As an employer, you have certain obligations and must prepare a payslip for your employees. You have to give this to every employee. Even if most of your employees only take a brief and cursory look at it, everyone should be aware of the importance of a payslip because it serves, for example, as proof of income and taxes for the tax office. But that also means a lot of obligation for you as an employer, because you have to make sure that a payslip is always issued correctly.
What is a payslip?
But what exactly is meant by the term payroll? As already mentioned at the beginning, the payslip is an essential document for every employee. The payslip is an exact list of the wages and provides information about which items it is made up of. The following data can be taken from the payroll:
- What is the gross wage?
- How much is the wage tax paid?
- What social security contributions were paid, and how much?
- What is the net salary?
Strictly speaking, the payslip is a document that provides information about the number of wages that an employee is entitled to. In addition, the payroll shows how many and which services have been made to the tax office and the social security agencies. For this reason, the recipient of a payslip should always file it and not throw it away. As a rule, the following items are deducted from an employee’s wages:
- Income tax
- Church tax
- Health insurance contributions
- Unemployment insurance contributions
- Pension insurance contributions
- Long-term care insurance contributions
- Solidarity surcharge
Difference to payroll
Some people lump payroll and payroll together and use these two terms as synonyms. But this is not correct, because wages and salaries are not the same. A salary is understood to be a sum that has been firmly agreed with an employee, not dependent on the hours worked. When it comes to wages, the hours worked can vary from month to month, and therefore the number of wages can also vary. Are you looking for a term that is an alternative to use for both, so for payroll and payroll, you can payroll take?
Definition of income tax
The term wage tax is a unique form of a collection of income tax. So it is not a different type of tax. Income tax must be paid by all employees who receive income from non-self-employed work . The wage tax is always calculated depending on the amount of the wages and the personal circumstances of the employee. The tax office deducts the wage tax directly from the employee’s salary.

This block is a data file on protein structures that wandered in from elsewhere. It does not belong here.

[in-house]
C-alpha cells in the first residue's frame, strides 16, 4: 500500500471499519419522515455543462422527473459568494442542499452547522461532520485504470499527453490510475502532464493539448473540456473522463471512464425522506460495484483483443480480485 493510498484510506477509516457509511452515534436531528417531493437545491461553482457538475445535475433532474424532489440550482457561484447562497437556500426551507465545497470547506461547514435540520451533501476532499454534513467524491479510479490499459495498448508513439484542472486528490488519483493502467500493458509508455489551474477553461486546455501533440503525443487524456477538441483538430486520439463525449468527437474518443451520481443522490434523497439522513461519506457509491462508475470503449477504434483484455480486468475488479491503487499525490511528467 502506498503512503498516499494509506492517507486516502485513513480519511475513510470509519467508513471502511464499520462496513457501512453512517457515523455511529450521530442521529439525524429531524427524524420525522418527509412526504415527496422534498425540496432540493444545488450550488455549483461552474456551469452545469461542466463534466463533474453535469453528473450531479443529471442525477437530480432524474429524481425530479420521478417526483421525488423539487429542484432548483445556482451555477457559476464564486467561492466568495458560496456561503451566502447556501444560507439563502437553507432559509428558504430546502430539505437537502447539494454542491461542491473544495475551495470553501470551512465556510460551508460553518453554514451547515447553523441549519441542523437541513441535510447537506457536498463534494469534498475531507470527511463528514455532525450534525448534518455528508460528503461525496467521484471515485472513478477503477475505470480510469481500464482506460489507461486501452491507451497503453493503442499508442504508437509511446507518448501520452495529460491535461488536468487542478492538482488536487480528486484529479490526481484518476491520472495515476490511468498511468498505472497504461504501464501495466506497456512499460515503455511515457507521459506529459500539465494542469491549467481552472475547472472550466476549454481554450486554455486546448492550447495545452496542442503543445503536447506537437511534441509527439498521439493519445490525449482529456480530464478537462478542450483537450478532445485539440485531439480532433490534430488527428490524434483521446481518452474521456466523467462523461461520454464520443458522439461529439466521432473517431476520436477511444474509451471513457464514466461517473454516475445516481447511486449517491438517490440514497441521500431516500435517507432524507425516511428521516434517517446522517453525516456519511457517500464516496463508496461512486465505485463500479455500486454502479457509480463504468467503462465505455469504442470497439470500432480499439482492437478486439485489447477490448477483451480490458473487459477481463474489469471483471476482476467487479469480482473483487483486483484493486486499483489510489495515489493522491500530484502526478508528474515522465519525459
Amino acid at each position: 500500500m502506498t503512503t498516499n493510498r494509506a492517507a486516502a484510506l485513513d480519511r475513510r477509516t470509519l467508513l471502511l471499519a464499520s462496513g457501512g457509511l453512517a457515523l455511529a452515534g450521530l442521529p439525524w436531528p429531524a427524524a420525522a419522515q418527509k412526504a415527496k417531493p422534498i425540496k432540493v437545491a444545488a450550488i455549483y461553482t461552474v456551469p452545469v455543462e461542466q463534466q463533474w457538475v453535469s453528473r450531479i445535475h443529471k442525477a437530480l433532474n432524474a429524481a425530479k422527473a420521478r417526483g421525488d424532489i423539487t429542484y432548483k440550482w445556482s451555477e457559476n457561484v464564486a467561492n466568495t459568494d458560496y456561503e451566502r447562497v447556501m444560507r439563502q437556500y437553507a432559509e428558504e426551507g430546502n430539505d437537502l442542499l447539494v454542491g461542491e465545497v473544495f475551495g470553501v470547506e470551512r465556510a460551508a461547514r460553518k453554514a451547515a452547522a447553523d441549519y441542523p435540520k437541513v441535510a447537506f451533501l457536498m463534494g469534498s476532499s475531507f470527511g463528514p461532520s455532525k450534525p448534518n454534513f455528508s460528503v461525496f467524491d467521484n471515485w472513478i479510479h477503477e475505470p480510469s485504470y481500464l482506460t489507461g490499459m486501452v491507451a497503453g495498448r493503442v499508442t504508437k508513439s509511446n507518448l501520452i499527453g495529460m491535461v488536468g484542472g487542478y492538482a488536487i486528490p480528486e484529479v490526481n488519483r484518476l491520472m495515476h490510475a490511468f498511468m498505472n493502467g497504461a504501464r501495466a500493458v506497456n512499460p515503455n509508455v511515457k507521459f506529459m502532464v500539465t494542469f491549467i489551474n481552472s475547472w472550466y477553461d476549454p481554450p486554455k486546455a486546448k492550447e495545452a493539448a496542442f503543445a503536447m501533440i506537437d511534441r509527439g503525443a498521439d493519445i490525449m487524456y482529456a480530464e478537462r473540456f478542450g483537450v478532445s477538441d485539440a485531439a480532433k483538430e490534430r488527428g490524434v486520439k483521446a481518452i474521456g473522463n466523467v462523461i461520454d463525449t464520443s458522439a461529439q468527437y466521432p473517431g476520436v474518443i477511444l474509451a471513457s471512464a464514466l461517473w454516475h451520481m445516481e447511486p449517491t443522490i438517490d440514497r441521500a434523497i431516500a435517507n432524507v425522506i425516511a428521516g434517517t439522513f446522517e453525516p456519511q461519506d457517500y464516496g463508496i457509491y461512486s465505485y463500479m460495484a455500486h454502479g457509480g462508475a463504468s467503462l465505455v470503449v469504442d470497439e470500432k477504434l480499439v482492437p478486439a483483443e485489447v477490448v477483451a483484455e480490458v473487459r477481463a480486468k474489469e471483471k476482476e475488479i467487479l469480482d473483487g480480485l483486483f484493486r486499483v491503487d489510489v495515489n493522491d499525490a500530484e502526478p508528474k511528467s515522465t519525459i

How do you have to prepare a payslip?
Depending on which tool you use to create a payslip, its design or specific data arrangement can be so different. However, that does not mean that the same central data deviate from one another and are different. They all agree.
Step 1: General information
In the general information, you have to list the following points in the upper third of the payslip or the payslip:
- Employee data: This is personal information from your employee, such as your date of birth. In addition, there are tax characteristics, e.g. income tax class and information relating to his social security.
- Overview of working hours and vacation time: These points include information such as the date you joined your company, the times when he was present or absent, and possibly an overview of the vacation days he still had.
- Contact details: This concerns the private address of your employee, his name and any personnel number or department number.
- Notes on billing: The billing information can also be found in the upper third. These include, for example, the employee’s weekly working hours, their hourly wages and, if available, their cost centre.
Step 2: Fill in contributions.
The next step is to fill the payroll with numbers. This means that you have to add values to both the wages and the corresponding deductions.
- Gross payments: For monthly payments, which consist, for example, of hourly wages, wages from public holidays, vacation wages or vacation pay, you must add a note on tax liability and social security obligation to each item.
- Deductions: In addition to income tax, deductions also include church tax and the solidarity surcharge.
- Net withdrawals and net deductions: Next, you have to find the sum of all deductions.
- Payment amount: The most important value, at least for the employee, is the amount he receives for his working hours.
Step 3: Further information
Now let’s go down in the payroll. For most accounts, the additional information can be found here. These include the following notes:
- Total cost to the employer. This information is optional.
- Bank details and account details of the employee.
- As a footer, the note that the payslip was drawn up as stipulated in Section 108 (3) of the Trade Regulations.
- Information on the company pension scheme, if this exists.
Mandatory information on the payroll
All of the above information is not mandatory for you, and you do not have to include all of them on your payroll. However, according to Section 108 Paragraph 3 Clause 1 of the Trade Regulations, there is the certain minimum information that you must provide to your employee. Therefore, among other things, some general information is included here.
- Name and exact address of employer and employee
- Insurance number and date of birth of the employee
- Start of employment of the employee with the date and, if necessary, the end of the employment relationship with the exact date
- Exact billing period with the tax days and social security days included
In addition to the information just mentioned, other things must be stated. These are:
- Type of surcharges, allowances or other allowances and their exact amount.
- Composition of wages. This remuneration must include the income tax class, child allowances, deduction of church tax, etc.
- Precise information on deductions, advances or reductions and their exact amount.
- Collection point, total social security contribution and contribution group key.